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4.0 out of 5 star rating 4.0

LABELS: Cypres
WORKS: Freyhir
PERFORMER: Véronique Solhosse (soprano), Christine Solhosse (mezzo-soprano), Marc Laho (tenor), Patrick Delcour (baritone); Namur Symphonic Choir, Brussels Choral Society, Liège PO/Jean-Pierre Haeck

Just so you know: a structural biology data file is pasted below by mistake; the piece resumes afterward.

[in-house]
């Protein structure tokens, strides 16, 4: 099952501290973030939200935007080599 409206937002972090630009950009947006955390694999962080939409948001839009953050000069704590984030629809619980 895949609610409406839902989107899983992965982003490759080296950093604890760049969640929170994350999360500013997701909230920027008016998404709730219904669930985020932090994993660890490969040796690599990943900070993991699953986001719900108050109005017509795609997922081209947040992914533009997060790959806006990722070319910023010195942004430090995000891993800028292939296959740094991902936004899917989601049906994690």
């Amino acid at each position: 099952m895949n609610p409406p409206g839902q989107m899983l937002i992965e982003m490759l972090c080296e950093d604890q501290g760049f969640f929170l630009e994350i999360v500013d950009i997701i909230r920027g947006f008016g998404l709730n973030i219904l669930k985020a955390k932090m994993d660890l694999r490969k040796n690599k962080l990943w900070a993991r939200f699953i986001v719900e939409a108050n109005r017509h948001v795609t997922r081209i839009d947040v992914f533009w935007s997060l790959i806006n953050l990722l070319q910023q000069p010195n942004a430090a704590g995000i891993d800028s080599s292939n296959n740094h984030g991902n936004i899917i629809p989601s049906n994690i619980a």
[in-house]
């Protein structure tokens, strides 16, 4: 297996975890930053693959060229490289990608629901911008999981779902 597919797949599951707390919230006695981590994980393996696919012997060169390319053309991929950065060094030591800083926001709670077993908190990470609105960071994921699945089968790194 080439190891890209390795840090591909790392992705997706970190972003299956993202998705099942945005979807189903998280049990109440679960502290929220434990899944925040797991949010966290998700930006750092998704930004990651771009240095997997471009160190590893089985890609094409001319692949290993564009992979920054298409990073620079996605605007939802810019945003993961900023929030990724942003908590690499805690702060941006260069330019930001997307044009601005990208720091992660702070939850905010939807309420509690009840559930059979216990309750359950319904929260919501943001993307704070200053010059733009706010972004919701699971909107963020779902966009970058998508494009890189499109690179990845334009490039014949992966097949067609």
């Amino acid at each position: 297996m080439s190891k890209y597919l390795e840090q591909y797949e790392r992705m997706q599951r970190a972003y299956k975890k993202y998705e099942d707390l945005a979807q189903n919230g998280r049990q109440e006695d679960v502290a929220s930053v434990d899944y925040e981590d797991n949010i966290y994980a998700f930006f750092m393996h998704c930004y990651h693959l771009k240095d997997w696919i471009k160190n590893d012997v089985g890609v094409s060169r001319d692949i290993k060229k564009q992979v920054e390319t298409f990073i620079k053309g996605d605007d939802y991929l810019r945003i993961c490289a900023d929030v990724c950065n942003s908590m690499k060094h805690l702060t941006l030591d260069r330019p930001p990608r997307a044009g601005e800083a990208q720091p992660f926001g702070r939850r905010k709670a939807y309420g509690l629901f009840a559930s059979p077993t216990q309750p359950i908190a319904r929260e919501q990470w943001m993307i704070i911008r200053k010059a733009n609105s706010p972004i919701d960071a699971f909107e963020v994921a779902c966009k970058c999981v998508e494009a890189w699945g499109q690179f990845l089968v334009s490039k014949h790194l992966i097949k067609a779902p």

Émile Mathieu (1844-1932), French-born of Belgian parents, pursued an active composing career, ending as principal of Ghent Conservatoire, but though regarded in his lifetime as a leading Belgian composer his fame did not outlive him. Freyhir (1883), described as a ‘poème lyrique et symphonique’ for soloists, chorus and orchestra – essentially a dramatic cantata with symphonic elements – is patently an ambitious conception, itself only the central panel of a triptych of works celebrating the Ardennes. Mathieu’s own libretto links the Forest of Freyhir in that region (near his birthplace) with the pagan goddess Freya and (quite unhistorically) imagines it as the last resting-place of the Gallic hero Vercingetorix. The chieftain’s struggle to save the region from the Romans parallels the threat of devastation that it faced, in the 1880s, from deforestation and flood. In fact in all its ardent seriousness Freyhir could be claimed as the first ecological oratorio. Deeply (inevitably?) influenced by Wagner, with shades of Franck and d’Indy, this is an often attractive and occasionally quite imaginative piece which shows Mathieu fully equal to the challenge of handling his large forces (the penultimate movement depicting the flood is drawn with great gusto). If it ultimately lacks much memorability, the invention is never mediocre and the performance carries real conviction. No neglected genius ripe for rediscovery, then – but an interesting and enjoyable sidelight on Romantic nature-music nonetheless. Calum MacDonald